Racial variations in nursing home resident vision loss
Jul 14, 2004 - 2:34:38 AM
Cataract was the primary cause of low vision in 54 percent of African American nursing home residents compared to 37 percent of white residents, according to an article in the July issue of Archives of Ophthalmology, one of the JAMA/Archives journals.
According to background information in the article, blindness and visual impairment rates increase with age, and are also higher among nursing home residents.
David S. Friedman, M.D., M.P.H., of the Wilmer Eye Institute, The Johns Hopkins University, Baltimore, and colleagues measured the vision of 1,307 nursing home residents (304 African Americans, 997 white residents) in 28 nursing homes in Maryland and Delaware. Residents with visual acuity worse than 20/40 in their better-seeing eye (N = 412) were also examined by an ophthalmologist to determine the main cause for reduced vision.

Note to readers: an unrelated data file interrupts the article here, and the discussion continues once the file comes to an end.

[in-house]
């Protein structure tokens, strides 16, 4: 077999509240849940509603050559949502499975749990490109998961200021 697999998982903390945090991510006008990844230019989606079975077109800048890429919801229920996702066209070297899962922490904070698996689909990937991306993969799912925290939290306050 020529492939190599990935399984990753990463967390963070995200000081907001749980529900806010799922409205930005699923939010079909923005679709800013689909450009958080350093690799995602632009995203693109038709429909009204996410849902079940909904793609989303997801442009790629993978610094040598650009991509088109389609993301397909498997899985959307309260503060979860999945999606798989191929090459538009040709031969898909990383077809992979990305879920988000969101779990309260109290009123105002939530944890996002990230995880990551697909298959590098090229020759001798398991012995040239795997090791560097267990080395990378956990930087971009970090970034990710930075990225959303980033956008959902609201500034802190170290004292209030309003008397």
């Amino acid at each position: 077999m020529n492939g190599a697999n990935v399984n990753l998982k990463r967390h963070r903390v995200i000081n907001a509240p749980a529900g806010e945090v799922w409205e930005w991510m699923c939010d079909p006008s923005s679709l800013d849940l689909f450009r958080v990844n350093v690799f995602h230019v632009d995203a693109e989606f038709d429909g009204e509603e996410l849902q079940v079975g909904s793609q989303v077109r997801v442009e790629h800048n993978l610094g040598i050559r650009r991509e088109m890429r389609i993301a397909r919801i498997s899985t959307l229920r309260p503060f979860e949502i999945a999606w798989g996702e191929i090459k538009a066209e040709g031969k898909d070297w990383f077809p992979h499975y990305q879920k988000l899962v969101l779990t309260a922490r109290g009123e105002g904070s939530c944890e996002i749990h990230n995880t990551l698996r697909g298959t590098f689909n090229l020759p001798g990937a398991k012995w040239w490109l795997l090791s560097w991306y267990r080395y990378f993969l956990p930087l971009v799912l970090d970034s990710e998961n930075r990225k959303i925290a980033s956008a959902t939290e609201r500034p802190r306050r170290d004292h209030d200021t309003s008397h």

Cataract was the leading cause of low vision in both African American and white residents (54 percent and 37 percent, respectively), and was a more common cause of vision loss among African American patients (24.2 percent) than white patients (11.8 percent). Macular degeneration caused low vision in 29 percent of white residents and 7 percent in African American patients. In four percent of white residents and ten percent of African American residents, glaucoma caused low vision.
"The higher prevalence of cataract among African American persons can be attributed to any of several factors. Previous research
indicates that African American persons are less likely to visit an ophthalmologist, and they obtain cataract surgery at lower rates than white persons," the authors write.
"In summary, low vision and blindness are highly prevalent among residents of nursing homes, with more than one third affected. African American subjects have a greater burden of unoperated cataract and glaucoma, while white subjects have much higher prevalence rates of AMD [age-related macular degeneration]. Cataract remains the most common cause of low vision for both racial groups, pointing to a potential benefit of intervention programs aimed at providing surgical services to this population."
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